Did the Afghan surge work?

Did the "surge" work in Afghanistan? The Obama administration would like you to think that it did, mostly so that it can declare victory and get out. I’m all in favor of the latter option, but let’s not deceive ourselves about the wisdom of the Afghan surge itself. Courtesy of Belfer Center fellow Matt Waldman, ...

Walt-Steve-foreign-policy-columnist20
Walt-Steve-foreign-policy-columnist20
Stephen M. Walt
By , a columnist at Foreign Policy and the Robert and Renée Belfer professor of international relations at Harvard University.
46446_walt_chart_2.jpg
46446_walt_chart_2.jpg

Did the "surge" work in Afghanistan? The Obama administration would like you to think that it did, mostly so that it can declare victory and get out. I'm all in favor of the latter option, but let's not deceive ourselves about the wisdom of the Afghan surge itself.

Courtesy of Belfer Center fellow Matt Waldman, the chart above nicely captures why escalating was a bad idea in 2009. Contrary to claims that we've "broken the back" of the Taliban, this chart (based on official ISAF figures) shows that the Taliban remains a potent force. U.S. casualties increased significantly as the surge proceeded, and the pace in 2012 is roughly similar to the toll the previous two years. Whatever else we may have accomplished, we don't seem to have retarded the Taliban's ability to kill and wound our soldiers very much.

Equally important, the final column (based on figures reported by Simon Klingert) suggests that the Taliban's ability to inflict casualties on Afghan security forces (ANSF) remains undiminished. Given that U.S. hopes of a "soft landing" following withdrawal depend on the ANSF taking up the fight themselves, this does not augur well for Afghanistan's post-American future.

Did the "surge" work in Afghanistan? The Obama administration would like you to think that it did, mostly so that it can declare victory and get out. I’m all in favor of the latter option, but let’s not deceive ourselves about the wisdom of the Afghan surge itself.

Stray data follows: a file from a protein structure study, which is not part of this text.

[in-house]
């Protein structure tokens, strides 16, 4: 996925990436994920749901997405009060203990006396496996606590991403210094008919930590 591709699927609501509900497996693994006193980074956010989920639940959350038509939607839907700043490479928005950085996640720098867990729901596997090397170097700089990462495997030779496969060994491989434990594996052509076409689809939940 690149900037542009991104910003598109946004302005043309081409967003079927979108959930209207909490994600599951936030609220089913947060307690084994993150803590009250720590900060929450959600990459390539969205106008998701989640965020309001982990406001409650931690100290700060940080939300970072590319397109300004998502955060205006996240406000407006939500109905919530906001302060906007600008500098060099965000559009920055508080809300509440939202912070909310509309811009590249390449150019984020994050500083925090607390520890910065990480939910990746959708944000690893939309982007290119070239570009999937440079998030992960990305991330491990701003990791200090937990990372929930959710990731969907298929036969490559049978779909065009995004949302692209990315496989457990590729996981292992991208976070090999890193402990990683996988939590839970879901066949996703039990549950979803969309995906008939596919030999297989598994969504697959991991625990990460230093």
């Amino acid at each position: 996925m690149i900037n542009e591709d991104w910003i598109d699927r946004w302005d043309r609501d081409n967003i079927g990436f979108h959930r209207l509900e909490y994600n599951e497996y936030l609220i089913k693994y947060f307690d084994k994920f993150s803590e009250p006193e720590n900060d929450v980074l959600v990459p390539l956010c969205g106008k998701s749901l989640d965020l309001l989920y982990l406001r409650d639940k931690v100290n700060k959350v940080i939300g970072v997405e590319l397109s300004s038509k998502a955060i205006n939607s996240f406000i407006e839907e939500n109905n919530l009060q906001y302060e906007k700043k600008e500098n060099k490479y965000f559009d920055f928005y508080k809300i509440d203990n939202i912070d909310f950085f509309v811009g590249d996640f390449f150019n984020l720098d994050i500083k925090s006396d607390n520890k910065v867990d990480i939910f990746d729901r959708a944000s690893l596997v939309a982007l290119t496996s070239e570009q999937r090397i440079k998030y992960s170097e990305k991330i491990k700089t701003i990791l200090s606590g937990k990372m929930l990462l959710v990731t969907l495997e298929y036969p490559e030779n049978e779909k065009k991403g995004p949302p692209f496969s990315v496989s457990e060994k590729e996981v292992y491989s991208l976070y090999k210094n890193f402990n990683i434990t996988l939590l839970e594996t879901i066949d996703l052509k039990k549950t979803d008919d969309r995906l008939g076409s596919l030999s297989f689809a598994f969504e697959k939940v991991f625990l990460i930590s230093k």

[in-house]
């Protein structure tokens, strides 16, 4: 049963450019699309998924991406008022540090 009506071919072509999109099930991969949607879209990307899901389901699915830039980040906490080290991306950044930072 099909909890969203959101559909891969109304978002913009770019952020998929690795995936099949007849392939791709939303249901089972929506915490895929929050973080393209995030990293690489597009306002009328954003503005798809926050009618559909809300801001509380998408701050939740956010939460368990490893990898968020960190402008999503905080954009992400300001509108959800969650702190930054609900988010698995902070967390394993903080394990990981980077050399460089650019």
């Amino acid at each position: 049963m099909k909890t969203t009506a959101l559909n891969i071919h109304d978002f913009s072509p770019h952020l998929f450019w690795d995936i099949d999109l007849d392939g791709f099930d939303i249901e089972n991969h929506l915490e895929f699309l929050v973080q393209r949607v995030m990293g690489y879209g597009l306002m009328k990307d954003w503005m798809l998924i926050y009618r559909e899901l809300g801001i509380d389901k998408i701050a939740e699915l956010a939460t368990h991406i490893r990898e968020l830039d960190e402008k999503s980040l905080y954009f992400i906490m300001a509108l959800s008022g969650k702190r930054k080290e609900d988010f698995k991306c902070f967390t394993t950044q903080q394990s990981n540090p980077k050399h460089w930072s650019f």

Courtesy of Belfer Center fellow Matt Waldman, the chart above nicely captures why escalating was a bad idea in 2009. Contrary to claims that we’ve "broken the back" of the Taliban, this chart (based on official ISAF figures) shows that the Taliban remains a potent force. U.S. casualties increased significantly as the surge proceeded, and the pace in 2012 is roughly similar to the toll the previous two years. Whatever else we may have accomplished, we don’t seem to have retarded the Taliban’s ability to kill and wound our soldiers very much.

Equally important, the final column (based on figures reported by Simon Klingert) suggests that the Taliban’s ability to inflict casualties on Afghan security forces (ANSF) remains undiminished. Given that U.S. hopes of a "soft landing" following withdrawal depend on the ANSF taking up the fight themselves, this does not augur well for Afghanistan’s post-American future.

And not to beat a dead horse, but if four more years of effort haven’t altered the basic strategic realities, then what does that tell you about the people who lobbied forcefully for the surge back in 2009?

Stephen M. Walt is a columnist at Foreign Policy and the Robert and Renée Belfer professor of international relations at Harvard University. Twitter: @stephenwalt

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